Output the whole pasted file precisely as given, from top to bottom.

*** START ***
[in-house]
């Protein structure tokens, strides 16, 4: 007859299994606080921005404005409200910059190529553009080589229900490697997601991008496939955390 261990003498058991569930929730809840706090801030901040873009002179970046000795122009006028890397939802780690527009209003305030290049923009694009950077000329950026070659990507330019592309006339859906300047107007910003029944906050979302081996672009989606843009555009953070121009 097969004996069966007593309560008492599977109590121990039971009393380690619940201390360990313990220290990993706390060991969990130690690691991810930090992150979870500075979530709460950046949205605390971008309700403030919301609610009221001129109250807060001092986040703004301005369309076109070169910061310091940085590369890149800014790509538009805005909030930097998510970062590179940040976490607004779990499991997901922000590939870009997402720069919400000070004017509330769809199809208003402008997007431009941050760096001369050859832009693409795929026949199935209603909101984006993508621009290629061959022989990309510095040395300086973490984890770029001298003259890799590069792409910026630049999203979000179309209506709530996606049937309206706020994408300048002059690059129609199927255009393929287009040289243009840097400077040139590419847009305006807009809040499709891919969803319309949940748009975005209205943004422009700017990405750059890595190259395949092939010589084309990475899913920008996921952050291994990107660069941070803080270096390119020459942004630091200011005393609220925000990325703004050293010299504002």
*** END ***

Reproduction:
[in-house]
């Protein structure tokens, strides 16, 4: 007859299994606080921005404005409200910059190529553009080589229900490697997601991008496939955390 261990003498058991569930929730809840706090801030901040873009002179970046000795122009006028890397939802780690527009209003305030290049923009694009950077000329950026070659990507330019592309006339859906300047107007910003029944906050979302081996672009989606843009555009953070121009 097969004996069966007593309560008492599977109590121990039971009393380690619940201390360990313990220290990993706390060991969990130690690691991810930090992150979870500075979530709460950046949205605390971008309700403030919301609610009221001129109250807060001092986040703004301005369309076109070169910061310091940085590369890149800014790509538009805005909030930097998510970062590179940040976490607004779990499991997901922000590939870009997402720069919400000070004017509330769809199809208003402008997007431009941050760096001369050859832009693409795929026949199935209603909101984006993508621009290629061959022989990309510095040395300086973490984890770029001298003259890799590069792409910026630049999203979000179309209506709530996606049937309206706020994408300048002059690059129609199927255009393929287009040289243009840097400077040139590419847009305006807009809040499709891919969803319309949940748009975005209205943004422009700017990405750059890595190259395949092939010589084309990475899913920008996921952050291994990107660069941070803080270096390119020459942004630091200011005393609220925000990325703004050293010299504002």